A couple of weeks ago, my mother came to visit me. She came, as she always does, bearing many gifts. Asher and I both get to sit on the floor unpacking boxes of books and treasures while my mom unpacks several coolers-worth of food into my fridge. It is a treasured ritual and I'm always grateful.
This time, at the bottom of one of the boxes was a self-published chapbook of poetry that an old friend of mine had written several years ago. I've blogged a few times over the years about this particular friend, as she was a fierce, first love of mine. My love for her is where my love for writing was born, and where it began to take shape. She is mentioned in this story, which some of you may have read.
When I saw the chapbook, I was overcome with a sense of sorrow (in the best way) and excitement. I wasn't sad, necessarily, it was more of a sense of profound nostalgia for things that are very far gone. The things that we remember so deeply but must surrender to the powerful currents of time and space. As soon as I saw the book, I knew that I would be in it. I mean this literally -- I knew that there would be poems about me inside this book. Vague memories passed through my mind; I remembered hearing that she had been in a poetry program and was writing a chapbook. However, we've only been minimally connected over the recent years, and I never saw hide nor hair of the book. I couldn't recall her ever sending me any drafts of the poems at any point.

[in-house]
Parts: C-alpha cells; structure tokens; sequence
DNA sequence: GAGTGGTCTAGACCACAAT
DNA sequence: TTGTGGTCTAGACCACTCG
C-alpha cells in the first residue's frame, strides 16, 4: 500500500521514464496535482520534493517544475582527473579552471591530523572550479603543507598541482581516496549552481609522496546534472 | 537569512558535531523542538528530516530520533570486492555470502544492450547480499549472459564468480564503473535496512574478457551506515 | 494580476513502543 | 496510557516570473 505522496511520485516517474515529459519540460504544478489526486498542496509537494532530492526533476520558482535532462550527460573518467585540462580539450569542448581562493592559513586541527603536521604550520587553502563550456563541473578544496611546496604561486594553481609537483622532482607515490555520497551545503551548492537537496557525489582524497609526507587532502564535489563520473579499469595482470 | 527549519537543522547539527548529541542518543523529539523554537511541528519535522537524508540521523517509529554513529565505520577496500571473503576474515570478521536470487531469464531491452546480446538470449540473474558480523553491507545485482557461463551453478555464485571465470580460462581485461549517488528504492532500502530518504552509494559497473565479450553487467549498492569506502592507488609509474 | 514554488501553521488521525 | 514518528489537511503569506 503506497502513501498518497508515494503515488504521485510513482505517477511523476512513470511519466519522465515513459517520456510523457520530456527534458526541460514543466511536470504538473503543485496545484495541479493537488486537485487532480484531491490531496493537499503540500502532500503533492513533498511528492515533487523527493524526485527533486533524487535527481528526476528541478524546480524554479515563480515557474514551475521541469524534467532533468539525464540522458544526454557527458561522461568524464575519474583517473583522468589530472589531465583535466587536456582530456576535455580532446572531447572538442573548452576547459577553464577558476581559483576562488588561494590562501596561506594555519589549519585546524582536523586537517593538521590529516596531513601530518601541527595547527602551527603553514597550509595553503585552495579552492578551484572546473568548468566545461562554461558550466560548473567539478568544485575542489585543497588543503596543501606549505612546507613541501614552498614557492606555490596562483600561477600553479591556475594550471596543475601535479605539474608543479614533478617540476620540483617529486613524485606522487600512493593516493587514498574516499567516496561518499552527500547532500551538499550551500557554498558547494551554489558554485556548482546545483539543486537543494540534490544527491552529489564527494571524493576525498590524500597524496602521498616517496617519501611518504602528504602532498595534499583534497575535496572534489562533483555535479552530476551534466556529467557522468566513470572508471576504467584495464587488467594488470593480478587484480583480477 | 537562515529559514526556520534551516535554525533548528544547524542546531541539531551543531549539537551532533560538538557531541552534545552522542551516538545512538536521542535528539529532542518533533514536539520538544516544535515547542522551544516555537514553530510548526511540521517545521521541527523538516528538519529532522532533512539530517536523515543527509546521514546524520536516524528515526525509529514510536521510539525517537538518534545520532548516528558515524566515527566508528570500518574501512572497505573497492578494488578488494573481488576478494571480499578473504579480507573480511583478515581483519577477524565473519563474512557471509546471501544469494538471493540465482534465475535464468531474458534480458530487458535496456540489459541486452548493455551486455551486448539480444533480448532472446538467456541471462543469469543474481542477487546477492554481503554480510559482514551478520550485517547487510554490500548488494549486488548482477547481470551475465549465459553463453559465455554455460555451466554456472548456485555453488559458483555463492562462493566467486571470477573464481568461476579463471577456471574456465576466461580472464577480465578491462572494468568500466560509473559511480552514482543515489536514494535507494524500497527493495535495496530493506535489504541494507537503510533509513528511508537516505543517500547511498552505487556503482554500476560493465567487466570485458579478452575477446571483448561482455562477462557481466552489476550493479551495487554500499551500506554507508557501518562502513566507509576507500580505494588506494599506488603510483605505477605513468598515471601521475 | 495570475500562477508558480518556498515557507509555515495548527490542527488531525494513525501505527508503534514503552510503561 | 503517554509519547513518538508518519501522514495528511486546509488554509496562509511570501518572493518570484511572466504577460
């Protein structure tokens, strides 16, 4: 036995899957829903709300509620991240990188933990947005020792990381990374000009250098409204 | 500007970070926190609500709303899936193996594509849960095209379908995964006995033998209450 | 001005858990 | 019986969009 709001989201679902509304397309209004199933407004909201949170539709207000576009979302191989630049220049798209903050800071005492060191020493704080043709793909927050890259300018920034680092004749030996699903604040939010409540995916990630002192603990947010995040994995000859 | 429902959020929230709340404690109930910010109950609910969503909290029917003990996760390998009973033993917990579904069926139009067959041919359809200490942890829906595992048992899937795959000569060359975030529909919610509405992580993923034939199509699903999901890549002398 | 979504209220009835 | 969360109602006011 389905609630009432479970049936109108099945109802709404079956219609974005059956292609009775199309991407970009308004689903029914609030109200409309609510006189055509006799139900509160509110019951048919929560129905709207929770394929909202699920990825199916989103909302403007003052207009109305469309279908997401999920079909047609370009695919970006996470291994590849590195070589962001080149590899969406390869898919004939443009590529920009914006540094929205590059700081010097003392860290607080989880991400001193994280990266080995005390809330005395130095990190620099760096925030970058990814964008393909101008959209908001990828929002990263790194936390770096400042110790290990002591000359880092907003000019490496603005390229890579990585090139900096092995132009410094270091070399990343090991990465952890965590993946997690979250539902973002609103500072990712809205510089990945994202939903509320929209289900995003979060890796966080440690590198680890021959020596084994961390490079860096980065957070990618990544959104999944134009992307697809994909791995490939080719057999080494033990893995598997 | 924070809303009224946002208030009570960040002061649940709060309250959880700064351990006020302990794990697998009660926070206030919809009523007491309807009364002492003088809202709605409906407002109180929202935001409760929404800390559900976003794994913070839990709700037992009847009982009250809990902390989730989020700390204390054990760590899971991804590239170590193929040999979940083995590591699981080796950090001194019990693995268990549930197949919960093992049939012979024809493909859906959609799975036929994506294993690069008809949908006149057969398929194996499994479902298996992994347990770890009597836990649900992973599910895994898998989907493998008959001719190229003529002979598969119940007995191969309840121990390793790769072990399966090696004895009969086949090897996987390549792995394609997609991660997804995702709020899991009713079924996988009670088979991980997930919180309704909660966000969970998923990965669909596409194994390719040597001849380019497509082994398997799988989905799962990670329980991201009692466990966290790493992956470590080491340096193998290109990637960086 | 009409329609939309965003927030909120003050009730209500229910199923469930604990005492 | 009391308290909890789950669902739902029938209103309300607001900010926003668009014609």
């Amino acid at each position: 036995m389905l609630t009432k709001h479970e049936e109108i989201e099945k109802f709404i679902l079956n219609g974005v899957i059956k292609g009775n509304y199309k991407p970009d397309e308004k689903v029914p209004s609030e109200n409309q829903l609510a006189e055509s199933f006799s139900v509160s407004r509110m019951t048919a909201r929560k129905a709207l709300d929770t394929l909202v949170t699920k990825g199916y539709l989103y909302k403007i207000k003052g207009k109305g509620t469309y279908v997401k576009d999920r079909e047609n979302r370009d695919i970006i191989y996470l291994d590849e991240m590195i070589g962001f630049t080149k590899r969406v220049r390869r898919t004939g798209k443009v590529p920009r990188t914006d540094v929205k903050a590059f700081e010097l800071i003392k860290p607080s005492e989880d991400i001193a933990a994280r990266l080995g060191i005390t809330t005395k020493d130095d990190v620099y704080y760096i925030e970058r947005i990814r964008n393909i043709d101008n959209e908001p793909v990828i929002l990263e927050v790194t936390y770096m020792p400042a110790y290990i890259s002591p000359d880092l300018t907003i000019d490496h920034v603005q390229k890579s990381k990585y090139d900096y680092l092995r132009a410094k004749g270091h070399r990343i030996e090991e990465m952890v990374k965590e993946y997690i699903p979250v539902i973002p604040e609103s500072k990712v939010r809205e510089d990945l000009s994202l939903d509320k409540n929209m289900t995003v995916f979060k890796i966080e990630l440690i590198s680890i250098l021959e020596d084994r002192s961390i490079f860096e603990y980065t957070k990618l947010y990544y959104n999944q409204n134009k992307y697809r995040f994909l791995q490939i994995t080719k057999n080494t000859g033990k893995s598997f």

Sure enough, I looked through the pages. Memories of our time together was indeed woven throughout many of the pages. She and I shared something so big, it's hard to reminisce about it. Truly, our love was made for poetry, as it's hard to express in other ways. How does one really recount the story of a literary love affair between 14-year-old girls? How does one express the profound nature of the love and transformation that we experienced together? Such transformational love is often coupled with a sexual dynamic, but ours never was. But it was that kind of relationship: We were everything. We were in love. We found the depths together and shared a flame while we explored it.
On one of the pages was a poem entirely about me.
The poem stands alone, of course, as a poem. Anyone can read it and absorb what they will. But to me, this is an anthem of a bygone era, of my first love, of a chapter that I lived long ago. This poem is a shared language between the two of us, an ode to the importance of love and vulnerability and trust; we are but a product of our moments and our memories. We call in our lovers in whatever form we need them -- our teachers come in many guises, and if we are open to it, they will change us forever.
This post is my thank-you letter to my friend who wrote the poem. It is a commentary on love and changing-tides and the thrill of trusting your heart and knowing true love when it is there.
Poem by Allison Hilborn. She currently provides daily doses of wisdom and inspiration here.